This weekend Dialectical Films heads to Marxism 2013, an annual conference held in London, not only to continue shooting our latest film, Clive of India, but also as a representative of the Bristol Radical Film Festival (BRFF).
As well as conducting interviews with education activists, teachers, historians, trade unionists and former poet laureates, as part of the BRFF we will be hosting a series of screenings + discussion, covering a range of issues from neo-colonialism to the situation in Greece and the black civil rights movement.
We open this Friday (12th) with the film that brought the idea of a revolutionary Third Cinema into the foreground of artistic and political circles. Solanas and Getino’s The Hour of the Furnaces (1969), is as much a film that stands outside the system of bourgeois cultural production as it is a cool but raging attack on U.S. imperialism.
For the following Saturday we hand over to radical news organisation, Reel News, who present us with a series of their recently completed films covering Spain, Greece, and, closer to home, the blacklisting of workers instigated by the multi-millionaire bosses of UK building firms. Never mind the mainstream, catch up on some proper news coverage with these guys, and get involved in the following discussion.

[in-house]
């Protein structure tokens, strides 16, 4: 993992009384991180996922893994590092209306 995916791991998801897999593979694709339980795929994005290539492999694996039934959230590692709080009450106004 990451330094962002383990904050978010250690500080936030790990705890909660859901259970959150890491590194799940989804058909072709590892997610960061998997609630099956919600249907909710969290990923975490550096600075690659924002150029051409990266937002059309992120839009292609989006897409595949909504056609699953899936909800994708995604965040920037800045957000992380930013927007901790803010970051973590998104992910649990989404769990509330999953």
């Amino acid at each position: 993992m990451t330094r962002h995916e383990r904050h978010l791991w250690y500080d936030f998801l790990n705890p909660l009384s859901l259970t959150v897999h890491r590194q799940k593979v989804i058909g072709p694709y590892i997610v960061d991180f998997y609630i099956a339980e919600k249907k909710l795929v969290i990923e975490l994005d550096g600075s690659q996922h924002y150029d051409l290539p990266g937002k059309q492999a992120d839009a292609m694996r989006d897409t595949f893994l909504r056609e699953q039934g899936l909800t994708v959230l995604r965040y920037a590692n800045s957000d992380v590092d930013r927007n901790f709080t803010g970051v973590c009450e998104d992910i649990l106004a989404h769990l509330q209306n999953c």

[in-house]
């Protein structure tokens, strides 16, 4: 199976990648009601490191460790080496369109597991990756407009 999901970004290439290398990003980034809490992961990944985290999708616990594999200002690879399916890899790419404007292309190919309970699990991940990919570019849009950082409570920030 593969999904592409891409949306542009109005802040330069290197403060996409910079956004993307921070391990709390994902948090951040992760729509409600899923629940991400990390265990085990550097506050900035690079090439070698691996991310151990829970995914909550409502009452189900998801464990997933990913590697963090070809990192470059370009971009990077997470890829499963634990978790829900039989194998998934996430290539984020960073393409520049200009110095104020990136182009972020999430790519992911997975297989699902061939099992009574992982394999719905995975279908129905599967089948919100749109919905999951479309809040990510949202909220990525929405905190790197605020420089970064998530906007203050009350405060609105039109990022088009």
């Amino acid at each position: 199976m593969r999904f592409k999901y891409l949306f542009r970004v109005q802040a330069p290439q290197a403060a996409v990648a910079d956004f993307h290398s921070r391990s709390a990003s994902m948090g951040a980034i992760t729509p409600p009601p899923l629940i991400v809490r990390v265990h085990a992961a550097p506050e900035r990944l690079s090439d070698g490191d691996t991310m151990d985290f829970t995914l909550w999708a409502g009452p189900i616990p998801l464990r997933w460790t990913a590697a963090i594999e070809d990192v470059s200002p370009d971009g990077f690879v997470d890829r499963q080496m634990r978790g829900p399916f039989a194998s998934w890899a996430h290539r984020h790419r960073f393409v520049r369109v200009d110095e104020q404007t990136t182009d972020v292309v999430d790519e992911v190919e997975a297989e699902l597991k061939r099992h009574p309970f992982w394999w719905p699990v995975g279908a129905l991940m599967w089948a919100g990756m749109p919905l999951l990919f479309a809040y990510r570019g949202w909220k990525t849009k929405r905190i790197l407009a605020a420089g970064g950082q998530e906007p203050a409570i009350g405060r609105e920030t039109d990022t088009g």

Finally, for Sunday we present a double screening on the subject of the Black Panther Party. William Klein’s 1970 film Eldridge Cleaver: Black Panther, follows the minister of information for the Black Panthers as he travels to Algeria and ponders his fate as a black militant being pursued by the U.S. authorities. This is followed by Hugo Levien’s Who Are The Angola 3, a look at the situation of three Black Panthers jailed for a crime they didn’t commit, and continuing the struggle for black freedom in North America. The film is followed by a Q and A discussion with the director.
It looks set to be a weekend filled with politically radical film, in both a theoretical and practical sense. Come along and see how cinema resists the imposition of neo-liberalism through a fusion of art and politics.